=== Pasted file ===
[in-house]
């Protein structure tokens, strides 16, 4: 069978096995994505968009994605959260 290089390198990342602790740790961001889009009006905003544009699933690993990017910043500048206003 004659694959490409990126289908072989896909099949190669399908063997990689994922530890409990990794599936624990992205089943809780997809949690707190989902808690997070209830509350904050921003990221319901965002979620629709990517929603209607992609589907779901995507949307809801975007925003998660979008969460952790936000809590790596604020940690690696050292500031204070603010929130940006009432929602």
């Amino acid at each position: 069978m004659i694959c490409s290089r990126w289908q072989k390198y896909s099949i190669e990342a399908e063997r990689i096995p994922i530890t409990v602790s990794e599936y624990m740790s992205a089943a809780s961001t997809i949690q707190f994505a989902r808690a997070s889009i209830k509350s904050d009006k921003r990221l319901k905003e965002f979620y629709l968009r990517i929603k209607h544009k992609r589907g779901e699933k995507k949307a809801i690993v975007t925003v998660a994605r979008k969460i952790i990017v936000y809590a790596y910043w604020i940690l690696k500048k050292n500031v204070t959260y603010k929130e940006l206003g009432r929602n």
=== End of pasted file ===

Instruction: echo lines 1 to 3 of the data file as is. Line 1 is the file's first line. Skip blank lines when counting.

[in-house]
């Protein structure tokens, strides 16, 4: 069978096995994505968009994605959260 290089390198990342602790740790961001889009009006905003544009699933690993990017910043500048206003 004659694959490409990126289908072989896909099949190669399908063997990689994922530890409990990794599936624990992205089943809780997809949690707190989902808690997070209830509350904050921003990221319901965002979620629709990517929603209607992609589907779901995507949307809801975007925003998660979008969460952790936000809590790596604020940690690696050292500031204070603010929130940006009432929602």
């Amino acid at each position: 069978m004659i694959c490409s290089r990126w289908q072989k390198y896909s099949i190669e990342a399908e063997r990689i096995p994922i530890t409990v602790s990794e599936y624990m740790s992205a089943a809780s961001t997809i949690q707190f994505a989902r808690a997070s889009i209830k509350s904050d009006k921003r990221l319901k905003e965002f979620y629709l968009r990517i929603k209607h544009k992609r589907g779901e699933k995507k949307a809801i690993v975007t925003v998660a994605r979008k969460i952790i990017v936000y809590a790596y910043w604020i940690l690696k500048k050292n500031v204070t959260y603010k929130e940006l206003g009432r929602n």